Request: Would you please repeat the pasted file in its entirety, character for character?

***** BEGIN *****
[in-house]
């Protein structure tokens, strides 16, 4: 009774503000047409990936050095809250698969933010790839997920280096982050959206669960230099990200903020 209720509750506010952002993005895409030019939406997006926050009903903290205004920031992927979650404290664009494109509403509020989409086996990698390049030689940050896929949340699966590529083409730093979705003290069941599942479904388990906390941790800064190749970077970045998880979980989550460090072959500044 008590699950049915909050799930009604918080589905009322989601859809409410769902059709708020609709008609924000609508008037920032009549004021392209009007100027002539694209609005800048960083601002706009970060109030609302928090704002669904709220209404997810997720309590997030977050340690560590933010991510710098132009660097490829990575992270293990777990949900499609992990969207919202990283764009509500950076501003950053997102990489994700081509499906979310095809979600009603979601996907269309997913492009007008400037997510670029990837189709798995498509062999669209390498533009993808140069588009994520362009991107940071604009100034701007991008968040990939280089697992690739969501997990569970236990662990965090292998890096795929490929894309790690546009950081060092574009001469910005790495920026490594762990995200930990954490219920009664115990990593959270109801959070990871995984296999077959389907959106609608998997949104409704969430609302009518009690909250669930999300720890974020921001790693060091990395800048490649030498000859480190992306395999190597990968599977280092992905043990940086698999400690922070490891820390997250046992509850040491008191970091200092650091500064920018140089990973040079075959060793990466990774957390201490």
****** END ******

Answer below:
[in-house]
């Protein structure tokens, strides 16, 4: 009774503000047409990936050095809250698969933010790839997920280096982050959206669960230099990200903020 209720509750506010952002993005895409030019939406997006926050009903903290205004920031992927979650404290664009494109509403509020989409086996990698390049030689940050896929949340699966590529083409730093979705003290069941599942479904388990906390941790800064190749970077970045998880979980989550460090072959500044 008590699950049915909050799930009604918080589905009322989601859809409410769902059709708020609709008609924000609508008037920032009549004021392209009007100027002539694209609005800048960083601002706009970060109030609302928090704002669904709220209404997810997720309590997030977050340690560590933010991510710098132009660097490829990575992270293990777990949900499609992990969207919202990283764009509500950076501003950053997102990489994700081509499906979310095809979600009603979601996907269309997913492009007008400037997510670029990837189709798995498509062999669209390498533009993808140069588009994520362009991107940071604009100034701007991008968040990939280089697992690739969501997990569970236990662990965090292998890096795929490929894309790690546009950081060092574009001469910005790495920026490594762990995200930990954490219920009664115990990593959270109801959070990871995984296999077959389907959106609608998997949104409704969430609302009518009690909250669930999300720890974020921001790693060091990395800048490649030498000859480190992306395999190597990968599977280092992905043990940086698999400690922070490891820390997250046992509850040491008191970091200092650091500064920018140089990973040079075959060793990466990774957390201490």